Dr David Caldwell, outgoing president of the Society of Antiquaries of Scotland, said the sword, which is on show at the National Wallace Monument, Stirling, had “nothing to do” the leader of the First War of Independence, who lived from 1270 to 1305.
He described the sword as a “not very good example of a two-handed 16th Century sword” which was acquired in “desperation” to link the monument to Wallace.
Dr Caldwell, a retired curator who worked with National Museums Scotland for 38 years, made the remarks during an online society lecture on Scottish identity.
He said: “As a curator I am used to seeing objects acquire an association that are not necessarily true.
“When the Wallace Monument was being built in the 19th Century, there was a great desire to find appropriate relics to go with the great man and they were very hard to find.”
He said that Charles Rogers, the reverend who proposed the monument, was aware of a sword held at Dumbarton Castle which had reported links to Wallace.
Dr Caldwell said: "It had already been rubbished by the experts of the day, quite rightly, as not being a very good example of a 16th Century two-handled sword.
“It had absolutely nothing to do with Wallace himself but Rogers was desperate. He badly needed some symbol and eventually he managed to persuade himself that this could have been associated with the great man.”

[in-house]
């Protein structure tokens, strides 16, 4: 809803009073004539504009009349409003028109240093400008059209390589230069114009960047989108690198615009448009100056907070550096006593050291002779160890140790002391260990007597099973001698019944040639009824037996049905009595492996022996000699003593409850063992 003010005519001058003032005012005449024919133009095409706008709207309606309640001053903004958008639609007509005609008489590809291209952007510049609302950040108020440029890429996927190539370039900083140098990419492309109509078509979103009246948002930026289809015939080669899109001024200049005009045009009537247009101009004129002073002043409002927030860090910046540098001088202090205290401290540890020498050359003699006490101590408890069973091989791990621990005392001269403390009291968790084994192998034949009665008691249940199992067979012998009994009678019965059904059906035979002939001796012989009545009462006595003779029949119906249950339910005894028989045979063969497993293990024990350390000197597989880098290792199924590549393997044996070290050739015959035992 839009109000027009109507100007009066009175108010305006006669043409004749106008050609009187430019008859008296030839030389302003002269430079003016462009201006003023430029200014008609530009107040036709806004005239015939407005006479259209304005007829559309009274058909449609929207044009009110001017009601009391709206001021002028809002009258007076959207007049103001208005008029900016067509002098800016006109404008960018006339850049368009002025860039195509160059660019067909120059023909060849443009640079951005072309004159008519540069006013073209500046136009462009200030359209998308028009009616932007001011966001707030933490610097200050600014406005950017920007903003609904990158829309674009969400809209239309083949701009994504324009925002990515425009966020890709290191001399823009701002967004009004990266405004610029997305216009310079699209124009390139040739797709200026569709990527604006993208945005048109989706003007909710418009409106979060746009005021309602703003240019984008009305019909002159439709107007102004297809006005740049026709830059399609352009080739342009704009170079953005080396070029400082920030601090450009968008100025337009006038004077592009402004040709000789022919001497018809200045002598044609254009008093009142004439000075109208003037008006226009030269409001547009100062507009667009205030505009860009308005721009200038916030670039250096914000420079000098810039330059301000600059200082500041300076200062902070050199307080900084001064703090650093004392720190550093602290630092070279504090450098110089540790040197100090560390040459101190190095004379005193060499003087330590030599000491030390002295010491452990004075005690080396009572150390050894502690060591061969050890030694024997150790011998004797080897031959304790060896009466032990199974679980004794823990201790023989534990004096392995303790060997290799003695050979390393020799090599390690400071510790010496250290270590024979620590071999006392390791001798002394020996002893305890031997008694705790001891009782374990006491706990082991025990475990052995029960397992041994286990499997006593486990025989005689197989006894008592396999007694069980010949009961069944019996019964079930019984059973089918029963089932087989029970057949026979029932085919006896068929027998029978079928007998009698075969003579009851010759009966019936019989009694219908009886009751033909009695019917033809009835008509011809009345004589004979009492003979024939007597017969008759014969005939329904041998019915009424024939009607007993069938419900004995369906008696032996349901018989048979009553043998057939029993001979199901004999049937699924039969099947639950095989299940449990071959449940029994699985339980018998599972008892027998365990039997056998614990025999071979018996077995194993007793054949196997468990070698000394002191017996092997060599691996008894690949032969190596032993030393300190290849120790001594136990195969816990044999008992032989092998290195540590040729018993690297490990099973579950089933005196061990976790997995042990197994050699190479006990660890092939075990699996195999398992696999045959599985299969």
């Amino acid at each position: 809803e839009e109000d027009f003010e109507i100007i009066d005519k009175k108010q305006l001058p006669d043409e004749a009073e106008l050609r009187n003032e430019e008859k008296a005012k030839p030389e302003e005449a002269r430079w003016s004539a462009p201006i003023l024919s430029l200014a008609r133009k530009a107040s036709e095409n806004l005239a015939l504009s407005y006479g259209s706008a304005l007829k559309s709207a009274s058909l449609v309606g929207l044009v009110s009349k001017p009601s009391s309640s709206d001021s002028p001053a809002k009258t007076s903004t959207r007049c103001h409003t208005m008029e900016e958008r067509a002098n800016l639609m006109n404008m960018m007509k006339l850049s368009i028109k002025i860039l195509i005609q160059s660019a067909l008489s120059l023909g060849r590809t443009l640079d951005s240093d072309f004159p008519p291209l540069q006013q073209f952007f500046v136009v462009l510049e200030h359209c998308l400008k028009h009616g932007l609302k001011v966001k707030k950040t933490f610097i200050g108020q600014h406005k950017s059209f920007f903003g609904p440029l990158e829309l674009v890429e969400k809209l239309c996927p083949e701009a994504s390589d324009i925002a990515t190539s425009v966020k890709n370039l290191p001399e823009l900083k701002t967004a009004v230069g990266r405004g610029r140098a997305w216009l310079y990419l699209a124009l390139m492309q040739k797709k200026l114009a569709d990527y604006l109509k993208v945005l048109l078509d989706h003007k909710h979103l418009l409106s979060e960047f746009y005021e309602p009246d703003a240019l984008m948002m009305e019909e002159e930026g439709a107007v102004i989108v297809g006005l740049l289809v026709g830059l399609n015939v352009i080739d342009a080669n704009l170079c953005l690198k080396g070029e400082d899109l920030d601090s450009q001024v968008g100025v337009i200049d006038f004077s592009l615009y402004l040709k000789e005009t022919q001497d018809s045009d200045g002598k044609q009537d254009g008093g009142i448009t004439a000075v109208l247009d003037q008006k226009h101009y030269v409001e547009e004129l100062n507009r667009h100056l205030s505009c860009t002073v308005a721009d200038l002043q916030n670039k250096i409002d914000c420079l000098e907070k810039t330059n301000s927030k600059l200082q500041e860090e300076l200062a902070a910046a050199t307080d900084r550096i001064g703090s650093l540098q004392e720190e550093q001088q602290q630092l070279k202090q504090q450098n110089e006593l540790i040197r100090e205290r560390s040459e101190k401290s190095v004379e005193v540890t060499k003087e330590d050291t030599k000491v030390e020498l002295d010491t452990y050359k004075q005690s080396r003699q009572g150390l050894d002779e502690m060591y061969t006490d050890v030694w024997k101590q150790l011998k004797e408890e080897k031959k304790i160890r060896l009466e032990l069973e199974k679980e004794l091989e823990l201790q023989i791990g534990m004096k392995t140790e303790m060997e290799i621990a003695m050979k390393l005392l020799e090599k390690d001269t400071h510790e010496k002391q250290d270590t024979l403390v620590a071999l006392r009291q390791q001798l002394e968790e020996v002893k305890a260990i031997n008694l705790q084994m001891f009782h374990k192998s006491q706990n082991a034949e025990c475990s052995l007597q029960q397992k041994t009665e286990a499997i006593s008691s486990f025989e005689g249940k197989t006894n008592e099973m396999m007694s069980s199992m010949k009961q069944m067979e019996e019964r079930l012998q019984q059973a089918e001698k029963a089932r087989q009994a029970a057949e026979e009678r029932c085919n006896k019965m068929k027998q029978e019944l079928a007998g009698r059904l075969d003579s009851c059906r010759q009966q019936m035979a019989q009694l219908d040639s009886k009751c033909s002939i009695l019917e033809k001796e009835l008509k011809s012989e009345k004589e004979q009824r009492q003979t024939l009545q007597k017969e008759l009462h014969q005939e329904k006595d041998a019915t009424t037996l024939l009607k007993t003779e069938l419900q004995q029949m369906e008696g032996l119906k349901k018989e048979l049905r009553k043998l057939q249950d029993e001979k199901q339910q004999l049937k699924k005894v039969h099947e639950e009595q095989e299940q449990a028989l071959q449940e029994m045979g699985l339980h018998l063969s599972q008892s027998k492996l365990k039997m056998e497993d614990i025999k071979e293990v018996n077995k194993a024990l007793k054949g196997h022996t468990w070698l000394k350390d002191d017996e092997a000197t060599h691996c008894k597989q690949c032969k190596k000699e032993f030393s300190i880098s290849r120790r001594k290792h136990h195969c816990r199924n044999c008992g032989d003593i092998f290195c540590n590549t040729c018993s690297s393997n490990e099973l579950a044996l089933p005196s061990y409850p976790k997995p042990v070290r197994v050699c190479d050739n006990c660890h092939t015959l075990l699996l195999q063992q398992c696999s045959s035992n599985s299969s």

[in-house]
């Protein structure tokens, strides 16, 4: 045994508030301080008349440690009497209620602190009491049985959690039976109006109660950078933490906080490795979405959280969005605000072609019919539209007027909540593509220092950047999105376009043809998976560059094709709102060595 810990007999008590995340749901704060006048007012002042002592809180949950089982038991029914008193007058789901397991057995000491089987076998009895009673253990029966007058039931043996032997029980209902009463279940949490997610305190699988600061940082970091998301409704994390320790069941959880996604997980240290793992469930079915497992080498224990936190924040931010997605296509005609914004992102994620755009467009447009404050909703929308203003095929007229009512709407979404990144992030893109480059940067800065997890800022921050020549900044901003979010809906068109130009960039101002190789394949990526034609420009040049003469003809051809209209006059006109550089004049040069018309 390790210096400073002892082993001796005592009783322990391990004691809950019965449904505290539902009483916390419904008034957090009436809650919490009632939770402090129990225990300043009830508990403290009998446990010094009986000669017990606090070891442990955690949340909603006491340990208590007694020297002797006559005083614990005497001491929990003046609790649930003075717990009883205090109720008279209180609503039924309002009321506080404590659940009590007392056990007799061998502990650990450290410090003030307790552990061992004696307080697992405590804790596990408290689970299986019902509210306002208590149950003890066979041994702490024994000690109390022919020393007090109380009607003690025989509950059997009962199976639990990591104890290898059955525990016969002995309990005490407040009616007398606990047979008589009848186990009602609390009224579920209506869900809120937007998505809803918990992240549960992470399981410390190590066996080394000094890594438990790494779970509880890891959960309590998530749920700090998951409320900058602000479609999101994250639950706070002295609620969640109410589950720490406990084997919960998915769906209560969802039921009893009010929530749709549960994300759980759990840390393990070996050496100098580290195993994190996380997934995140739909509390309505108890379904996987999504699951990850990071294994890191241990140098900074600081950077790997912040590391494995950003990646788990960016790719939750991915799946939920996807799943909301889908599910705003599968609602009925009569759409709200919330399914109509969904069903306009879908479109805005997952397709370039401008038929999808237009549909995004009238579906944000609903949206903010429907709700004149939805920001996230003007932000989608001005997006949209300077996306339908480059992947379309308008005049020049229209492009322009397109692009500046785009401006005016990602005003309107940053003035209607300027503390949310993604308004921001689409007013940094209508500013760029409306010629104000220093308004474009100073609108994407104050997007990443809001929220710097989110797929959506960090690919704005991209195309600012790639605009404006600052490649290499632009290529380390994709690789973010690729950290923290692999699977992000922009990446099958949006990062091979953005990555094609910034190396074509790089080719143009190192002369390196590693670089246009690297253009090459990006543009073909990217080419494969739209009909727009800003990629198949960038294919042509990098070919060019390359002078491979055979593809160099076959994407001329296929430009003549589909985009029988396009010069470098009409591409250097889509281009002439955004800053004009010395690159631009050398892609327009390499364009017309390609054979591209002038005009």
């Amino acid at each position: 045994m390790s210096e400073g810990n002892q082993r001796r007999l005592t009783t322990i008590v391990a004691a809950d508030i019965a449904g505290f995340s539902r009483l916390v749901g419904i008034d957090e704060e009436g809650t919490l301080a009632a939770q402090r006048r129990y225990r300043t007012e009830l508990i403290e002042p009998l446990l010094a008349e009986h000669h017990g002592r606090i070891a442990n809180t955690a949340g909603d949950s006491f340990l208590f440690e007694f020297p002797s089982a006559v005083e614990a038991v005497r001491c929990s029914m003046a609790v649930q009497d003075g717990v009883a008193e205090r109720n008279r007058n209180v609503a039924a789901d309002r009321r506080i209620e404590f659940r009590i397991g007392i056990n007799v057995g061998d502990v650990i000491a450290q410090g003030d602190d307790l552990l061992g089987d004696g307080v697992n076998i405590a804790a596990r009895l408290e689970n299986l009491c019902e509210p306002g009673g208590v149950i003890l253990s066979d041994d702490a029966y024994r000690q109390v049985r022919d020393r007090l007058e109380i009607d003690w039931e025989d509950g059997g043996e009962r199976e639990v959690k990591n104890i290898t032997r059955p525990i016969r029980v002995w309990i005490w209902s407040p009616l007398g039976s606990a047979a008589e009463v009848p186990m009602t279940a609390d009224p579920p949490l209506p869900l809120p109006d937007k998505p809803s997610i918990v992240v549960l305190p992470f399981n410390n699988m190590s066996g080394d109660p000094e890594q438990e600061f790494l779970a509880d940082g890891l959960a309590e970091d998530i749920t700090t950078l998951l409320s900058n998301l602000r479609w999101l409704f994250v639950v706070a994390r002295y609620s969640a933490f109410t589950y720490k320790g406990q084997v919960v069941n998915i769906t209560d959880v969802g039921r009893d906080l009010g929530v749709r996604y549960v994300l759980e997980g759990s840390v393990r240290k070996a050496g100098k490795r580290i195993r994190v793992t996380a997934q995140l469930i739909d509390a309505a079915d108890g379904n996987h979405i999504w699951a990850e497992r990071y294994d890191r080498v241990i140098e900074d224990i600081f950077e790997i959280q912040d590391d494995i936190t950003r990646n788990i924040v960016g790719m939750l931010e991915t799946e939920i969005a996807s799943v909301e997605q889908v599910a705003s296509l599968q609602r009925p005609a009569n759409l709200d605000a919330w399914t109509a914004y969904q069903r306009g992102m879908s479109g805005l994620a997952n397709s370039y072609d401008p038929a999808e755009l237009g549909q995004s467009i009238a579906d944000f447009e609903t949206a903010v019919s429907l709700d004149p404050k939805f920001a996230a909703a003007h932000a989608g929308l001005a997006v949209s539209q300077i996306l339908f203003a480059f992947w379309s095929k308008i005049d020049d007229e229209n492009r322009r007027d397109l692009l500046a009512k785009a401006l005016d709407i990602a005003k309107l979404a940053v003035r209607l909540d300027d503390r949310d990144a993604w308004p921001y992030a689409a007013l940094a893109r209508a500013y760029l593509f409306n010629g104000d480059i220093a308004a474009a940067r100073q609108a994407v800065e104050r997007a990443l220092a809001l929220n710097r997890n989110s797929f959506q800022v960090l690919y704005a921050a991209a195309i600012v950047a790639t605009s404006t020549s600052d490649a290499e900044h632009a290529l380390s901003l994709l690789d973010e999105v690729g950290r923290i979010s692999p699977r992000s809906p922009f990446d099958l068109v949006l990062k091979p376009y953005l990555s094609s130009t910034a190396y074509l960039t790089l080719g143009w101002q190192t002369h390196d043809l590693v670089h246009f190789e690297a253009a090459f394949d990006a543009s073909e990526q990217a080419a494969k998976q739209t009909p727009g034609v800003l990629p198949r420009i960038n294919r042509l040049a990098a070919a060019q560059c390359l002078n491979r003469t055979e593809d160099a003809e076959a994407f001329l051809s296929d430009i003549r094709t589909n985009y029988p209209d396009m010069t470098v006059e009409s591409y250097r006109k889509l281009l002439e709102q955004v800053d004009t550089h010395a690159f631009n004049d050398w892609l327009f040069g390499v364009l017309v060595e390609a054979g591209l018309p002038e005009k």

Information promoted by the National Wallace Monument said that “it is believed” that the Wallace Sword was left at Dumbarton Castle from 1305 after Wallace was imprisoned there. A mention of ‘Wallace’s sword’ later appears in accounts of the Lord High Treasurer of Scotland in 1505,.
However, Dr Caldwell said the association with Wallace only goes back to 1803, when William Wordsworth and his sister Dorothy visited Dumbarton Castle and were told by a soldier that it was the warrior’s sword.
"Dorothy Wordsworth wrote that into her diary. That is the basis for the identification of it being Wallace’s Sword,” Dr Caldwell added.
Ken Thomson , of Stirling District Tourism, which runs the National Wallace Monument, said the sword was “held in high respect” during the 1800s when Scotland experienced a surge in patriotism.
When it was brough to Stirling in 1888, Provost Yellowlees said: “…no true Scotsman could look upon this sword without having anew a feeling of gratitude to the patriot who wielded it, and who bled and died to secure for his country that liberty which to him was dearer than life”.
Mr Thomson added: “We realise of course that there will always be questions regarding the authenticity of the sword, as there are with so many historical artefacts, but more importantly - it has come to be recognised as a powerful symbol of liberty, and a reminder of the freedom for which Wallace fought.”
Dr Caldwell said it was “just possible” that one part of the sword blade – which is made from three pieces welded together – dates from the 13th Century.
“It maybe yet they can turn it into something associated with our great hero,” he added.